Comparison of SARS-CoV-2 infection in H1299-ACE2 and Vero-E6 cells. Both H1299-ACE2 and VeroE6 cells were infected with the same viral stock in the same experiment with D614G virus (A) or β virus (B) at different dilutions and a focus forming assay was performed. Scale bar is 2mm.

Neutralization data were estimated using the formula Tx=1/1+(D/ID50), where Tx is the number of foci normalized to the number of foci in the absence of plasma on the plate at dilution D. Comparatively, ID50 is the plasma dilution giving 50% neutralization. FRNT50 = 1/ID50 is the inverse of the plasma dilution required for a 50% reduction in infection foci number.

Study findings

The study results show that Omicron infected the ACE2-expressing cells but did not infect the parental H1299 cells, thus indicating that its ability to escape antibody neutralization elicited by the Pfizer BNT162b2 messenger ribonucleic acid (mRNA) vaccine depends on ACE2 concentration levels and ACE2 is necessary for Omicron entry and infection establishment.

For the D614G virus, the geometric mean titer (GMT) FRNT50 was 1,321 and these samples strongly neutralized the D614G virus. For the Omicron variant, GMT for the same samples was 32, thereby indicating a 41-fold decline in FRNT50.

However, five of the previously infected participants showed relatively high neutralization titers against Omicron, thus indicating that immune escape was incomplete. Comparatively, previous data confirmed that the Beta variant showed significant immune escape from BNT162b2 in a live virus neutralization assay, with a nearly 3-fold reduction in FRNT50.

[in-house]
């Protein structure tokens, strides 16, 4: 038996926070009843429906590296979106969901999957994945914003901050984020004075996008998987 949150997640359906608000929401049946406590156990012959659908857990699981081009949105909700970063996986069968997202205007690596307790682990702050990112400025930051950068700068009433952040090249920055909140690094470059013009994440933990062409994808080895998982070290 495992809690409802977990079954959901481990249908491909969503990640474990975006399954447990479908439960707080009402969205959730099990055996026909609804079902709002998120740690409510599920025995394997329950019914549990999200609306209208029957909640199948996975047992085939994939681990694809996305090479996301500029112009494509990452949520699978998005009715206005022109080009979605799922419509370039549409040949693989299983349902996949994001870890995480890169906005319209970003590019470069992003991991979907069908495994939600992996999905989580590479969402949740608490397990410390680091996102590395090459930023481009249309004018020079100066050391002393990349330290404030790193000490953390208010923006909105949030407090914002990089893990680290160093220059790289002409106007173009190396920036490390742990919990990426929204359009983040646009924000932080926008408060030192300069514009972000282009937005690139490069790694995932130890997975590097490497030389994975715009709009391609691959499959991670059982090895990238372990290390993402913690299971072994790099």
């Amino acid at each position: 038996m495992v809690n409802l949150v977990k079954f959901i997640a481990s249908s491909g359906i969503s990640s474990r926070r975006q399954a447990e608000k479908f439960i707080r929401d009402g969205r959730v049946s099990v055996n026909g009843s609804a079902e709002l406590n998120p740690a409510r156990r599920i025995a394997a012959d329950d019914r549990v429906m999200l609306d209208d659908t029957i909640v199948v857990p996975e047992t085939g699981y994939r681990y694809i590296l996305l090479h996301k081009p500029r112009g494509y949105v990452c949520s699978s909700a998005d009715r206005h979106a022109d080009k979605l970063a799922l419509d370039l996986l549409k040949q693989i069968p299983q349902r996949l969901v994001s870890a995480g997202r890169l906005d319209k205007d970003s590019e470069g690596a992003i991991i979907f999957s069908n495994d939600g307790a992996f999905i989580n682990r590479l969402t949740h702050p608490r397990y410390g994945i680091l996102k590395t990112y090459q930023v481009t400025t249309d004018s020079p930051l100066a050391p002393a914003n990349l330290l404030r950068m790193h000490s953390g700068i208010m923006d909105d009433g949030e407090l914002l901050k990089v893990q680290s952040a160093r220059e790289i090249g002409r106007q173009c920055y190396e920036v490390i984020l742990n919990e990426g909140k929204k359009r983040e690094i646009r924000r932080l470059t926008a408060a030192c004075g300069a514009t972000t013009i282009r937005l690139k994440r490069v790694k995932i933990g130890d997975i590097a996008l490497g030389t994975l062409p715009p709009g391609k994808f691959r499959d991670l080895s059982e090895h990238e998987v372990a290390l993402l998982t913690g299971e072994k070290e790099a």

The study results show that the new SARS-CoV-2 Omicron variant extensively escapes vaccine-elicited neutralization; however, the escape was incomplete in participants who had higher FRNT50 from a previous infection. Therefore, an earlier infection followed by vaccination or vaccine booster dose is expected to increase the neutralization level and confer protection against severe disease from SARS-CoV-2 Omicron infection.

*Important notice

medRxiv publishes preliminary scientific reports that are not peer-reviewed and, therefore, should not be regarded as conclusive, guide clinical practice/health-related behavior, or treated as established information.

Journal reference:
  • Cele, S., Jackson, L., Khan, K., et al. (2021). SARS-CoV-2 Omicron has extensive but incomplete escape of Pfizer BNT162b2 elicited neutralization and requires ACE2 for infection. medRxiv. doi:10.1101/2021.12.08.21267417. https://www.medrxiv.org/content/10.1101/2021.12.08.21267417v2

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Tags: ACE2, Angiotensin, Angiotensin-Converting Enzyme 2, Antibodies, Antibody, Assay, Blood, Cell, Cell Line, Coronavirus, Coronavirus Disease COVID-19, DNA, Enzyme, Genome, Genomic, immunity, Polymerase, Polymerase Chain Reaction, Protein, Receptor, Research, Respiratory, Ribonucleic Acid, SARS, SARS-CoV-2, Severe Acute Respiratory, Severe Acute Respiratory Syndrome, Syndrome, Vaccine, Virus

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Neha Mathur

Neha Mathur has a Master’s degree in Biotechnology and extensive experience in digital marketing. She is passionate about reading and music. When she is not working, Neha likes to cook and travel.